Some Frogs Eat Other Frogs
Some frogs are cannibalistic. Yes, you read that right. As horrible as it sounds, frogs will really eat a member of their family. There are many factors as to why frogs eat their own but the most common cause is this – frogs eat their own kind when there are many frog species in the same area.
All this frog-eat-frog may seem morbid but take note – this has been backed up by studies. According to a study conducted by various researchers in South Africa with regards to frog diets, amphibians are more likely to eat other frogs where there are many species living in the same area.
People Eat Frogs
Some might find frogs gross but in other countries, people even prepare different dishes from them. Countries such as Vietnam, Cambodia, Thailand, and Indonesia hunt frogs as their food. There are only a few types of frogs that are eaten, so knowledge is a must.
Aside from dishes, others believe that frogs are effective as herbal medicine. As true to its claims, trading of these amphibians has been critical and resulted in the endangerment of its type. Goliath frog, for example, has been endangered due to this activity. To address this issue, limitations to the pet trade were implemented.
Frog Defense Mechanisms
Even though frogs are small creatures, it would be irresponsible to not protect themselves from predators who would love to eat them. And so, different types of frogs have unique ways of setting up a defense in the wild.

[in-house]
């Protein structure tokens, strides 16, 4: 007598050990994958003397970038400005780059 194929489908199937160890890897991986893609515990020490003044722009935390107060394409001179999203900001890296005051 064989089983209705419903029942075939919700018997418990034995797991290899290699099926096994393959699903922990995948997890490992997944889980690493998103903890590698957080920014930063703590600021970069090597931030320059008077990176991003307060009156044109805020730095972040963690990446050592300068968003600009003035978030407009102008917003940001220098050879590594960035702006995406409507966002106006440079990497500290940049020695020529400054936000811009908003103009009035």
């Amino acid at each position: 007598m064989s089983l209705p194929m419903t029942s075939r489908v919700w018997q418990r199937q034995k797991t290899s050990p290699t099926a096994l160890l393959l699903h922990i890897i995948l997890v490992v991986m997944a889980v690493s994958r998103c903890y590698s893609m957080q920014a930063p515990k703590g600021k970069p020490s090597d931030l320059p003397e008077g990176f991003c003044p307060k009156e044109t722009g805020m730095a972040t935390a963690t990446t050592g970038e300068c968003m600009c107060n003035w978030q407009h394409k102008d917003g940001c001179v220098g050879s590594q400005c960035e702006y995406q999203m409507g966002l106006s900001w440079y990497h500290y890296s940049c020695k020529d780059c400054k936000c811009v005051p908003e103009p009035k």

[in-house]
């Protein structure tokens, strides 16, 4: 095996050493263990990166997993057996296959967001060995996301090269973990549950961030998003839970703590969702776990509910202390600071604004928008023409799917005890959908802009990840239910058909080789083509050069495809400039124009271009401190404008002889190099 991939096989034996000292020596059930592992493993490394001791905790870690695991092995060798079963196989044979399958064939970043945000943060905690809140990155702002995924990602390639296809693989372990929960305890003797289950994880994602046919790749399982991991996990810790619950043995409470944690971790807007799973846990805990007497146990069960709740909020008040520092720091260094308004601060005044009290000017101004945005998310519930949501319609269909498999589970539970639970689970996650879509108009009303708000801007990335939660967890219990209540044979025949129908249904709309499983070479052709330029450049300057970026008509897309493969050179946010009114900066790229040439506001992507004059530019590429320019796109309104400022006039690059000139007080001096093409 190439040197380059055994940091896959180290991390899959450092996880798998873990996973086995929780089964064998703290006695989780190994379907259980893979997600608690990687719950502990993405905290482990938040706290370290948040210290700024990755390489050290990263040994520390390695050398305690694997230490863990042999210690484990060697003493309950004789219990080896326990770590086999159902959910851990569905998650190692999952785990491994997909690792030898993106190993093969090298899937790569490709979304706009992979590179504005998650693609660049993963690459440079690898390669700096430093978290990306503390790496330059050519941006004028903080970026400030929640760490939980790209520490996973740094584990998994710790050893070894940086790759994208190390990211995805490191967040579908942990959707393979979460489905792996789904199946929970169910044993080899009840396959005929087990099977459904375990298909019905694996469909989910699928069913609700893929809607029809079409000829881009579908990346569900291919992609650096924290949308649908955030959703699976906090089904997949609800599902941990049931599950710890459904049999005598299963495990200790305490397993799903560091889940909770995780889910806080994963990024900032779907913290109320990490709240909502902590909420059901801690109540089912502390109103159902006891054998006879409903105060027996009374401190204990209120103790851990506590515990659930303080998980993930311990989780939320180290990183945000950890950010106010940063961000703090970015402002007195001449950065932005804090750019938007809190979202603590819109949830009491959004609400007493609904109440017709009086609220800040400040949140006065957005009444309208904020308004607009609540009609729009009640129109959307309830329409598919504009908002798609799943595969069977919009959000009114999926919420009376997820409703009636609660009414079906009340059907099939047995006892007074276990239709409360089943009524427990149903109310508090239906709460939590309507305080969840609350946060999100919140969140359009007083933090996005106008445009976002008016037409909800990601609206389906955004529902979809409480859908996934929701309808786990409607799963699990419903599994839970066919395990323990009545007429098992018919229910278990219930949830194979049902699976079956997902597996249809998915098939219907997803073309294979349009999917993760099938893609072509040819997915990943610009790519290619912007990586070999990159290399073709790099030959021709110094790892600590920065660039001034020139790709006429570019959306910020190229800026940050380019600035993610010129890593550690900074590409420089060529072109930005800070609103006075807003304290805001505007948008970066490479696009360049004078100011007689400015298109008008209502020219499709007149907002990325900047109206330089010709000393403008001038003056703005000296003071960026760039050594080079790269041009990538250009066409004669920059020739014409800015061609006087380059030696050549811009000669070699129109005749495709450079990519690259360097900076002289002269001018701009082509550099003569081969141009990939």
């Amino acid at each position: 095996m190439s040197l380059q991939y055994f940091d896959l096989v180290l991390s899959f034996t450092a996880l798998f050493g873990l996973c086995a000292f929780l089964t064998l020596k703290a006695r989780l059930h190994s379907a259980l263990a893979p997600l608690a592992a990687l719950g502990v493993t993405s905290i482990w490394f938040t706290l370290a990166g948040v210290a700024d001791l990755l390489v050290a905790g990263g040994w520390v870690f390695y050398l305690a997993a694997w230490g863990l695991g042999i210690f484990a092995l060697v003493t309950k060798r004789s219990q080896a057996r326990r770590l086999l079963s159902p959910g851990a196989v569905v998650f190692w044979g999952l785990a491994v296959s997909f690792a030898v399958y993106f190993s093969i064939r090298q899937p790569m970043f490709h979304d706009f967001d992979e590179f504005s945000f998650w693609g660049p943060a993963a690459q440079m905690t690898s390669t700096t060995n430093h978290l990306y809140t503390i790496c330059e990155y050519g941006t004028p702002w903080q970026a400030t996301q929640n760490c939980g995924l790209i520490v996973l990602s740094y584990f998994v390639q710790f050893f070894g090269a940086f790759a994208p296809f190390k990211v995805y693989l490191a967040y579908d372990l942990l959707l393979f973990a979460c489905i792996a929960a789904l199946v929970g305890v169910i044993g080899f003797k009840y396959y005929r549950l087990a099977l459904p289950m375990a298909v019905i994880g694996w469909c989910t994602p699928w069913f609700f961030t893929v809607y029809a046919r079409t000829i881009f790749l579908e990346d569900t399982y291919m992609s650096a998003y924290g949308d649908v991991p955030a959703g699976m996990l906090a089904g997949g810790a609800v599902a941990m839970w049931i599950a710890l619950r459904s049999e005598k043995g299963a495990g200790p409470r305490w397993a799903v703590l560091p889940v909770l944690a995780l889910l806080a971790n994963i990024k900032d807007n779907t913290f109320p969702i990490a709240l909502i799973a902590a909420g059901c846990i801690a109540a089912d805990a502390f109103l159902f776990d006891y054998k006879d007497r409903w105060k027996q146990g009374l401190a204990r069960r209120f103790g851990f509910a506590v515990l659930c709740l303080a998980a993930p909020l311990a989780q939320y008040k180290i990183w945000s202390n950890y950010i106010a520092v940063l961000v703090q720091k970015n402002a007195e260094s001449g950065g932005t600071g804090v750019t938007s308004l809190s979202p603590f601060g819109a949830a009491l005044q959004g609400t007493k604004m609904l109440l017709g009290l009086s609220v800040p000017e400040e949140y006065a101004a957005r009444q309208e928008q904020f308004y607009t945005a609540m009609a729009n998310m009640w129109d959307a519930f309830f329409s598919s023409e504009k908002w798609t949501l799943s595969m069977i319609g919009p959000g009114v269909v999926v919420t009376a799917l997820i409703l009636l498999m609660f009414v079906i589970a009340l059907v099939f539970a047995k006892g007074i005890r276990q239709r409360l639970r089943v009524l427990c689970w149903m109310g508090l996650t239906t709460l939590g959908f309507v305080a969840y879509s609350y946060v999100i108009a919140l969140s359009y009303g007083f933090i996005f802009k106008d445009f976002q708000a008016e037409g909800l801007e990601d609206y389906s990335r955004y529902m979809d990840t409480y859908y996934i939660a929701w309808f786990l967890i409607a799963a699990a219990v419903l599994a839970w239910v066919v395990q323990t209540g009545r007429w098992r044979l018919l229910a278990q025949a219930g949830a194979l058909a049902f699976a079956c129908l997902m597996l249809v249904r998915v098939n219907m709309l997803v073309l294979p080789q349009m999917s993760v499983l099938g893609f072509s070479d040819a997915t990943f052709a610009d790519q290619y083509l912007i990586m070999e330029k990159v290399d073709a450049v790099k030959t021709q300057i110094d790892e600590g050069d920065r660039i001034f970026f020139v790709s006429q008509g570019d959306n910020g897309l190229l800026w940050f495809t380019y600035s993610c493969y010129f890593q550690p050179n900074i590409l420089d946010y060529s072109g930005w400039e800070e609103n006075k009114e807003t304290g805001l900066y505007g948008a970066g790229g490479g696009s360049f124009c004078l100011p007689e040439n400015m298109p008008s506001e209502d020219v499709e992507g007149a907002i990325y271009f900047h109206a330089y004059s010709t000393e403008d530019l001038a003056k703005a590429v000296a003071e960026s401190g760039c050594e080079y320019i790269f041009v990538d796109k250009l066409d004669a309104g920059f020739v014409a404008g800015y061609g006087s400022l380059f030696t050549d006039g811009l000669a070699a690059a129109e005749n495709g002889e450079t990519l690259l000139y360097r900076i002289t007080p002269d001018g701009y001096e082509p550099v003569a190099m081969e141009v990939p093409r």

Here, let us have a closer look at some of the frog’s defense mechanisms to drive away predators such as birds, fish, reptiles, and even humans.
Frogs are usually well adapted to their surroundings. Them being masters of camouflage make it hard for other animals to even notice them. Some frogs can change their skin color to perfectly blend with the environment.
Other species, like the Gray Tree Frog, are capable of altering their color to better match their surroundings. This specific frog has an exemplary way of blending into the environment; making it appear as if it is not there.
Some species have bright colors and patterns. Those colors and patterns serve as a warning to predators that they are dangerous. This kind of self-defense brings a signal to other animals that they are poisonous and not to be eaten. A good example of this is a Poison Dart frog.
Related: How to tell if a Frog is Poisonous
Frogs have toxins on their skin, which means they are poisonous. Most of the toxins are very mild to humans but can act as a deterrent for small animals. Other frogs have poisonous glands that secrete fluid when squeezed.
As is the case with bufotoxins found in the parotid gland of True Toads.
A variety of animals in the wild consider frogs as part of their diet. Birds, fish, reptiles, other amphibians, and even humans – they all hunt frogs for survival.
There are several factors to consider when it comes to why they are hunted as food. First, is their habitat. It is of great chance that frogs exist in areas where other animals live. With that, they easily become a target.
Birds, animals, fish, reptiles and even people eat frogs. They’re an important part of the ecosystem. Having said that, frogs put up a fight! They employ a number of defense mechanisms like camouflage, bright/vivid colorations, and toxins.